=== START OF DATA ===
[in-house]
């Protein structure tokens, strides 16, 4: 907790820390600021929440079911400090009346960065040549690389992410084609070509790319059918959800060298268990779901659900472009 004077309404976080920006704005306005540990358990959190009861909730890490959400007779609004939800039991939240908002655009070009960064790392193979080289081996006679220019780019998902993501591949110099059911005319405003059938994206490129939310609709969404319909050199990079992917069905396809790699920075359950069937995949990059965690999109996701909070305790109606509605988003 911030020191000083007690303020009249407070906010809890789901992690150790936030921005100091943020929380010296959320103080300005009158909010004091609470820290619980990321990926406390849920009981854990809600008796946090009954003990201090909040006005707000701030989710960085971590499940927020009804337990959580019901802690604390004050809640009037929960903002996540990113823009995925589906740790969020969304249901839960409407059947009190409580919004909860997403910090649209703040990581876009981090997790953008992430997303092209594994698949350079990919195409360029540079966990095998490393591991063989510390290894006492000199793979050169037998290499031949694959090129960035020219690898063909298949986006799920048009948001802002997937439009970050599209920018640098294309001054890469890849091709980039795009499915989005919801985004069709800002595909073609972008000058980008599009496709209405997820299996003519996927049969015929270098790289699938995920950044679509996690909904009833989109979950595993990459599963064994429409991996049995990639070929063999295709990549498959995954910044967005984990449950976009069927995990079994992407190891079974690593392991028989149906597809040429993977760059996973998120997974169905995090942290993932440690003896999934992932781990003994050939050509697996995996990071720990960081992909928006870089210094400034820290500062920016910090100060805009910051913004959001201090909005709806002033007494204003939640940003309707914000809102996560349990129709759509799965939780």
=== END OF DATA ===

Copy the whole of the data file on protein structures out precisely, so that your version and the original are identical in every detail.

[in-house]
């Protein structure tokens, strides 16, 4: 907790820390600021929440079911400090009346960065040549690389992410084609070509790319059918959800060298268990779901659900472009 004077309404976080920006704005306005540990358990959190009861909730890490959400007779609004939800039991939240908002655009070009960064790392193979080289081996006679220019780019998902993501591949110099059911005319405003059938994206490129939310609709969404319909050199990079992917069905396809790699920075359950069937995949990059965690999109996701909070305790109606509605988003 911030020191000083007690303020009249407070906010809890789901992690150790936030921005100091943020929380010296959320103080300005009158909010004091609470820290619980990321990926406390849920009981854990809600008796946090009954003990201090909040006005707000701030989710960085971590499940927020009804337990959580019901802690604390004050809640009037929960903002996540990113823009995925589906740790969020969304249901839960409407059947009190409580919004909860997403910090649209703040990581876009981090997790953008992430997303092209594994698949350079990919195409360029540079966990095998490393591991063989510390290894006492000199793979050169037998290499031949694959090129960035020219690898063909298949986006799920048009948001802002997937439009970050599209920018640098294309001054890469890849091709980039795009499915989005919801985004069709800002595909073609972008000058980008599009496709209405997820299996003519996927049969015929270098790289699938995920950044679509996690909904009833989109979950595993990459599963064994429409991996049995990639070929063999295709990549498959995954910044967005984990449950976009069927995990079994992407190891079974690593392991028989149906597809040429993977760059996973998120997974169905995090942290993932440690003896999934992932781990003994050939050509697996995996990071720990960081992909928006870089210094400034820290500062920016910090100060805009910051913004959001201090909005709806002033007494204003939640940003309707914000809102996560349990129709759509799965939780």